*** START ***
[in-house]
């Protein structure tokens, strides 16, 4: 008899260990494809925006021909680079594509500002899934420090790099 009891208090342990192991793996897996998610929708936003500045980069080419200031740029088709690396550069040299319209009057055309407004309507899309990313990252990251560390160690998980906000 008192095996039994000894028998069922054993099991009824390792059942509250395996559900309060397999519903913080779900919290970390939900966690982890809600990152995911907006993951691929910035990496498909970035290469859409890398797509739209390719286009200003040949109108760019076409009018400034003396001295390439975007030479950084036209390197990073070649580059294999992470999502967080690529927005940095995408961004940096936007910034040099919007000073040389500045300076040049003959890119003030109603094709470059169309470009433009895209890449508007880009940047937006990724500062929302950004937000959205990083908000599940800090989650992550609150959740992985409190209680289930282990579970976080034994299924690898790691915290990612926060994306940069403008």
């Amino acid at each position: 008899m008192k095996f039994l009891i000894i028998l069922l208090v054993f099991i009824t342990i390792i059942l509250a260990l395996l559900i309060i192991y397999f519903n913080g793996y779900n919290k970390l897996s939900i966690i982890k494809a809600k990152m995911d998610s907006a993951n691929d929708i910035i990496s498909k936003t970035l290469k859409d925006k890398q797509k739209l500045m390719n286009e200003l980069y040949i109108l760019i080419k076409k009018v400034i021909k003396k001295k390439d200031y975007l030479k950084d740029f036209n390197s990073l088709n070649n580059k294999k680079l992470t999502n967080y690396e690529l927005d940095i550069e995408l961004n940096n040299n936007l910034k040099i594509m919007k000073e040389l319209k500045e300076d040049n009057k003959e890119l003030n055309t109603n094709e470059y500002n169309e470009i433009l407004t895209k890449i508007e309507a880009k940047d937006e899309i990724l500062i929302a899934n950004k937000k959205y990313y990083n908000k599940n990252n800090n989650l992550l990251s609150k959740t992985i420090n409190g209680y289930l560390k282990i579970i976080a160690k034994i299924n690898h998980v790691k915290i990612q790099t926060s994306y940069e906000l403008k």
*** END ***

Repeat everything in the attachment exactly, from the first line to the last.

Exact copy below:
[in-house]
């Protein structure tokens, strides 16, 4: 008899260990494809925006021909680079594509500002899934420090790099 009891208090342990192991793996897996998610929708936003500045980069080419200031740029088709690396550069040299319209009057055309407004309507899309990313990252990251560390160690998980906000 008192095996039994000894028998069922054993099991009824390792059942509250395996559900309060397999519903913080779900919290970390939900966690982890809600990152995911907006993951691929910035990496498909970035290469859409890398797509739209390719286009200003040949109108760019076409009018400034003396001295390439975007030479950084036209390197990073070649580059294999992470999502967080690529927005940095995408961004940096936007910034040099919007000073040389500045300076040049003959890119003030109603094709470059169309470009433009895209890449508007880009940047937006990724500062929302950004937000959205990083908000599940800090989650992550609150959740992985409190209680289930282990579970976080034994299924690898790691915290990612926060994306940069403008």
């Amino acid at each position: 008899m008192k095996f039994l009891i000894i028998l069922l208090v054993f099991i009824t342990i390792i059942l509250a260990l395996l559900i309060i192991y397999f519903n913080g793996y779900n919290k970390l897996s939900i966690i982890k494809a809600k990152m995911d998610s907006a993951n691929d929708i910035i990496s498909k936003t970035l290469k859409d925006k890398q797509k739209l500045m390719n286009e200003l980069y040949i109108l760019i080419k076409k009018v400034i021909k003396k001295k390439d200031y975007l030479k950084d740029f036209n390197s990073l088709n070649n580059k294999k680079l992470t999502n967080y690396e690529l927005d940095i550069e995408l961004n940096n040299n936007l910034k040099i594509m919007k000073e040389l319209k500045e300076d040049n009057k003959e890119l003030n055309t109603n094709e470059y500002n169309e470009i433009l407004t895209k890449i508007e309507a880009k940047d937006e899309i990724l500062i929302a899934n950004k937000k959205y990313y990083n908000k599940n990252n800090n989650l992550l990251s609150k959740t992985i420090n409190g209680y289930l560390k282990i579970i976080a160690k034994i299924n690898h998980v790691k915290i990612q790099t926060s994306y940069e906000l403008k």